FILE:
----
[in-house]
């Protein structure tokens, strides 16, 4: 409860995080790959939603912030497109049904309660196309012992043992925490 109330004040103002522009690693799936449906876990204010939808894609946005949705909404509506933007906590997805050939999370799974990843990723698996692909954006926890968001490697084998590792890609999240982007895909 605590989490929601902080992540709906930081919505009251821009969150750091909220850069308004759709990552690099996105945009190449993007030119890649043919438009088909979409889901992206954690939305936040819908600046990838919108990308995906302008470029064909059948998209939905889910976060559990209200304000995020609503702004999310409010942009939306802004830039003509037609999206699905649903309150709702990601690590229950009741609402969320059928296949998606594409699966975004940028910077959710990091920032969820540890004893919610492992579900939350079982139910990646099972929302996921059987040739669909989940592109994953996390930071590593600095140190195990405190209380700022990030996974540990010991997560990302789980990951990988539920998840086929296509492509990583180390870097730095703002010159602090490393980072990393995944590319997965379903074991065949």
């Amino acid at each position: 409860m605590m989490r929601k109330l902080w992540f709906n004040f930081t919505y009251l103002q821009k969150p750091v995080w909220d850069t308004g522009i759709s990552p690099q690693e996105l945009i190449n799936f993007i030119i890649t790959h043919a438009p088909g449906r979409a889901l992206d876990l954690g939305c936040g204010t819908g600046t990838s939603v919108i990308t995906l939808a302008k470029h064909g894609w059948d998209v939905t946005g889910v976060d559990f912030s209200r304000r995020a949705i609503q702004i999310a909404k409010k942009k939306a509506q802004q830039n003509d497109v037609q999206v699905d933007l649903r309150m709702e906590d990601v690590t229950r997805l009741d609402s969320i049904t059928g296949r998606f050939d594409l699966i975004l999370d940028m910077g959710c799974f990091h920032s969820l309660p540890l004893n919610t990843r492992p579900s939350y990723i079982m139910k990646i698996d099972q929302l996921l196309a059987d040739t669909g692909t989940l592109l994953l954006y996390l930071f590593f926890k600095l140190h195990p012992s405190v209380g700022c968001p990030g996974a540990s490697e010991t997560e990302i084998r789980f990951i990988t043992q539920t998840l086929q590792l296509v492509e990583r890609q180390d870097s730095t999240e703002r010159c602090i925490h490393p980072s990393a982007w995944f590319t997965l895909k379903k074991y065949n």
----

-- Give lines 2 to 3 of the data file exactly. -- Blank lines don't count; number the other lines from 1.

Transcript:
């Protein structure tokens, strides 16, 4: 409860995080790959939603912030497109049904309660196309012992043992925490 109330004040103002522009690693799936449906876990204010939808894609946005949705909404509506933007906590997805050939999370799974990843990723698996692909954006926890968001490697084998590792890609999240982007895909 605590989490929601902080992540709906930081919505009251821009969150750091909220850069308004759709990552690099996105945009190449993007030119890649043919438009088909979409889901992206954690939305936040819908600046990838919108990308995906302008470029064909059948998209939905889910976060559990209200304000995020609503702004999310409010942009939306802004830039003509037609999206699905649903309150709702990601690590229950009741609402969320059928296949998606594409699966975004940028910077959710990091920032969820540890004893919610492992579900939350079982139910990646099972929302996921059987040739669909989940592109994953996390930071590593600095140190195990405190209380700022990030996974540990010991997560990302789980990951990988539920998840086929296509492509990583180390870097730095703002010159602090490393980072990393995944590319997965379903074991065949």
């Amino acid at each position: 409860m605590m989490r929601k109330l902080w992540f709906n004040f930081t919505y009251l103002q821009k969150p750091v995080w909220d850069t308004g522009i759709s990552p690099q690693e996105l945009i190449n799936f993007i030119i890649t790959h043919a438009p088909g449906r979409a889901l992206d876990l954690g939305c936040g204010t819908g600046t990838s939603v919108i990308t995906l939808a302008k470029h064909g894609w059948d998209v939905t946005g889910v976060d559990f912030s209200r304000r995020a949705i609503q702004i999310a909404k409010k942009k939306a509506q802004q830039n003509d497109v037609q999206v699905d933007l649903r309150m709702e906590d990601v690590t229950r997805l009741d609402s969320i049904t059928g296949r998606f050939d594409l699966i975004l999370d940028m910077g959710c799974f990091h920032s969820l309660p540890l004893n919610t990843r492992p579900s939350y990723i079982m139910k990646i698996d099972q929302l996921l196309a059987d040739t669909g692909t989940l592109l994953l954006y996390l930071f590593f926890k600095l140190h195990p012992s405190v209380g700022c968001p990030g996974a540990s490697e010991t997560e990302i084998r789980f990951i990988t043992q539920t998840l086929q590792l296509v492509e990583r890609q180390d870097s730095t999240e703002r010159c602090i925490h490393p980072s990393a982007w995944f590319t997965l895909k379903k074991y065949n």